Canada is shocked by the grim news of the coronavirus.
The extreme northern Canadian territory of Nunavut lost its status as the last place in Canada that does not contain Covid-19. Toronto canceled its resumption and imposed the longest and strictest closure the province has seen since the first wave of the pandemic. And the federal government said Friday that if Canadians do not reduce contact with each other and the provinces do not impose more restrictions, the country is on track for 60,000 new cases a day by the end of the year, about 5.5 times larger than now.
Some doctors and scientists say that in order to deal with the crisis, Canada must strive not just to limit the spread of the virus, but to eliminate new infections. This is an idea known on social media as #COVIDzero, and is gaining momentum around the world.
The big question is how aggressive countries should become. Australia gives an example.
Two of my colleagues in Australia, Ian Zhuang and Damien Cave, examined Melbourne’s 111-day hibernation. It eliminated cases in the city of five million, but the measures went beyond anything Canada had seen and included a strict curfew and strict travel restrictions.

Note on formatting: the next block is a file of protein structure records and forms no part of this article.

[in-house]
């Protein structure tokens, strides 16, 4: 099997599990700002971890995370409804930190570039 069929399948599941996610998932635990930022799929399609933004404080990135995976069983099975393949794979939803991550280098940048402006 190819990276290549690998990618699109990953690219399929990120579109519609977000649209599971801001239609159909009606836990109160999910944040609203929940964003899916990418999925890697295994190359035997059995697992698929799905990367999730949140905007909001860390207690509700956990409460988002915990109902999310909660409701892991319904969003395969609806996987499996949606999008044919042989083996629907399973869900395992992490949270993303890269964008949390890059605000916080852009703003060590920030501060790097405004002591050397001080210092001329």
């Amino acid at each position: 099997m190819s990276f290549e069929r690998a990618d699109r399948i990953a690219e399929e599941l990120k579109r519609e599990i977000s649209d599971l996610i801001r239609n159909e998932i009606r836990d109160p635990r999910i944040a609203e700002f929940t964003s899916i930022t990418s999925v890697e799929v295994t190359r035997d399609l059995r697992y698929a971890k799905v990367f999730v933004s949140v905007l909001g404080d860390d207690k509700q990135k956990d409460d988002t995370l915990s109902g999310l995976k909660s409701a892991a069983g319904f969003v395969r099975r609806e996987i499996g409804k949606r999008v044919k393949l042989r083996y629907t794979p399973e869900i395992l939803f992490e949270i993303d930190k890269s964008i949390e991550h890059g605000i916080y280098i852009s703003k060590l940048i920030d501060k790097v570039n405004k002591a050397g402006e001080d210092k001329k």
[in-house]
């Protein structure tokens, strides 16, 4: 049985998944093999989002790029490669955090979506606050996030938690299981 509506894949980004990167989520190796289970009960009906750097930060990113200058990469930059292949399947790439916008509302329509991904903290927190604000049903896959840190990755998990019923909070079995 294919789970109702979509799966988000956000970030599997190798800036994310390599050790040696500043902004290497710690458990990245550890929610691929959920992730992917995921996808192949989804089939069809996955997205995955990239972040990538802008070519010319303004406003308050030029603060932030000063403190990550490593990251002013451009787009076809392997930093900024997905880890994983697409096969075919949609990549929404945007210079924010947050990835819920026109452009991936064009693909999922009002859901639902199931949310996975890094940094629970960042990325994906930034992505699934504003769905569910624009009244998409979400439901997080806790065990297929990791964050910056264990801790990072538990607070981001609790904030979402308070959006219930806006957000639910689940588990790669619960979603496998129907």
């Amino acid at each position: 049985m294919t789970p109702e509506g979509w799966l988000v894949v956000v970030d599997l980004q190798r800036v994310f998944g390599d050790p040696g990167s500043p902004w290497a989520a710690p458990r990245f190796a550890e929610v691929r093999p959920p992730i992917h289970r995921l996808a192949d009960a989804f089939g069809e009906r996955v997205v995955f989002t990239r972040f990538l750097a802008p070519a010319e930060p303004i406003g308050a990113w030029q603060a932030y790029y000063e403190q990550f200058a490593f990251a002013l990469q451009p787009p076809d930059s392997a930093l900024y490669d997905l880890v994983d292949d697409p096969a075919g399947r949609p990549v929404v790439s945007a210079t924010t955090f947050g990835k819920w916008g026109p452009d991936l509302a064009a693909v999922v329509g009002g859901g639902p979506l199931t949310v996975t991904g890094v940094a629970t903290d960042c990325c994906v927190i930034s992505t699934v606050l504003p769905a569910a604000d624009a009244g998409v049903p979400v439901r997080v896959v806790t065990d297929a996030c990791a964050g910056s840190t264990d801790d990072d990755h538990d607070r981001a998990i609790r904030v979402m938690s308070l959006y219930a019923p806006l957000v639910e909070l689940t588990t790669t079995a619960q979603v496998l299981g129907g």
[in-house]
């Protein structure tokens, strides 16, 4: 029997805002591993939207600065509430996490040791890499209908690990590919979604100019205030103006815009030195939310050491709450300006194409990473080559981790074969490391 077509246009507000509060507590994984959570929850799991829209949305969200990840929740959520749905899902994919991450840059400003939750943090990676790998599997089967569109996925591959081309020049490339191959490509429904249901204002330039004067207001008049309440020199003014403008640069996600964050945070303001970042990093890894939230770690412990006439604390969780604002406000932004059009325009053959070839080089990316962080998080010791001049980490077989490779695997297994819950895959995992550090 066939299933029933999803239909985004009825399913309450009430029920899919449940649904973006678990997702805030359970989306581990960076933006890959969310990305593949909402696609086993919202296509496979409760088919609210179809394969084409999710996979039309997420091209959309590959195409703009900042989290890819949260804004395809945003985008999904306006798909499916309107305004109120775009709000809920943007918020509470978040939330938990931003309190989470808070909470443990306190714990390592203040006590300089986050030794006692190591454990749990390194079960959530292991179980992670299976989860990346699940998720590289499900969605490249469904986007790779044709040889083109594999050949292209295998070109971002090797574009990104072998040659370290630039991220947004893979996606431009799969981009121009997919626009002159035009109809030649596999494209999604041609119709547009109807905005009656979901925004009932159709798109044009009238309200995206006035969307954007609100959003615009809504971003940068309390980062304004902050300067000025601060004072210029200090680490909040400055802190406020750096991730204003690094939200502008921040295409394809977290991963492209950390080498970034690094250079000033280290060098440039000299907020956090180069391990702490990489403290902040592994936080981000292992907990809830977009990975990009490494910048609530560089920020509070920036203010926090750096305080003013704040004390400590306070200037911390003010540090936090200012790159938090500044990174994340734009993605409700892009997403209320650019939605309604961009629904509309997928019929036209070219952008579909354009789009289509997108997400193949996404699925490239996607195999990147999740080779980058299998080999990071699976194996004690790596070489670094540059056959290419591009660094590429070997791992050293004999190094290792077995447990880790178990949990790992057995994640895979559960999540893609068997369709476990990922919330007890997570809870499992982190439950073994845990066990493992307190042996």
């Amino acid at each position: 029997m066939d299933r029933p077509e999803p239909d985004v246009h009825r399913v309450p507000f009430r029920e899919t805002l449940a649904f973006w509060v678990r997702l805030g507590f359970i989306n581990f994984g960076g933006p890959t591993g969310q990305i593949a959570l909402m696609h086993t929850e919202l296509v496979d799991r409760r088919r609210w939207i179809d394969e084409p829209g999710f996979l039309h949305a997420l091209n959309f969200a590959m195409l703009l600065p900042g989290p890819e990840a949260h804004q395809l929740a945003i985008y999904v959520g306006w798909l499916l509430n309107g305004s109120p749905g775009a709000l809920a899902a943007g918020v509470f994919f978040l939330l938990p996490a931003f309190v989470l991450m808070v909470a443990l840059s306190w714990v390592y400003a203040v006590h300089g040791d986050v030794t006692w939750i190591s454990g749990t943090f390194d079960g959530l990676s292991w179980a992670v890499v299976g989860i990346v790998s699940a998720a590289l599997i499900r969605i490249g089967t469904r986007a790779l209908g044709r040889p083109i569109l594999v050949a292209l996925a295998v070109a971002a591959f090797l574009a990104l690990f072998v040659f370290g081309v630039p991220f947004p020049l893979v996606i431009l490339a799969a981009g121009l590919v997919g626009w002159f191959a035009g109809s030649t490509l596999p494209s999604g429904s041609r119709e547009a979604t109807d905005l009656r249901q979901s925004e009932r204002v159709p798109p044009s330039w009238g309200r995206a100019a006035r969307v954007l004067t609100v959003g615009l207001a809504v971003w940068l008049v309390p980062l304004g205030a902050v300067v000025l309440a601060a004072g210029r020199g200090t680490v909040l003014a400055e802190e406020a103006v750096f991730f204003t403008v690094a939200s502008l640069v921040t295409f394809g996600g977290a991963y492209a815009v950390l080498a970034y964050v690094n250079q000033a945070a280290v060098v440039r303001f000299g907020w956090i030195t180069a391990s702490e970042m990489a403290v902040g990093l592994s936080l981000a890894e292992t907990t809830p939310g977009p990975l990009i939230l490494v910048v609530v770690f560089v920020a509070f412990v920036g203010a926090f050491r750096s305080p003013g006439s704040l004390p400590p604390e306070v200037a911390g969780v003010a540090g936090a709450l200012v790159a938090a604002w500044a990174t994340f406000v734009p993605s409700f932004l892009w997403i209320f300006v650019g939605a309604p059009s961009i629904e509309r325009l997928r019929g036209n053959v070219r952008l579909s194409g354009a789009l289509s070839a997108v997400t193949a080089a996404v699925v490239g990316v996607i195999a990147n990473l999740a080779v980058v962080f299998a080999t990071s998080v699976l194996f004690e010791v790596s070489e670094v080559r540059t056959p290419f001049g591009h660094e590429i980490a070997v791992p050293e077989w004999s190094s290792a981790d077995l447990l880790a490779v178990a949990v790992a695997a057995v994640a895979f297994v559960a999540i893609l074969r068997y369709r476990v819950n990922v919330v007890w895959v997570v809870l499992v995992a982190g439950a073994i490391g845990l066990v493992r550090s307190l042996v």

My colleagues described “a dizzying and lonely experience that many in Melbourne described as an emotional train with effects on the economy, education and mental health that will continue.”
I spoke with Dr. Irfan Dala, an associate professor at the Institute of Health Policy, Management and Evaluation at the University of Toronto, about Covid-zero, an idea he raised in the Globe and Mail, published in May.
He told me that he did not offer to copy Australia’s heavy lock and that he supported keeping schools open in Canada. Instead, he said, “We need to look at Covid-zero as a collective cry for a better approach.”
Dr Dalla said that several Asian countries, especially Korea, could serve as role models, but “the most convincing example” was the four Atlantic provinces. Their main difference: the decision to form a travel balloon. Most outsiders who enter must be quarantined.
The New York Times showed on Friday that Newfoundland and Nova Scotia had an average of just 0.3 cases per 100,000 people in the previous week, New Brunswick was 0.7 and Prince Edward Island had no cases at all.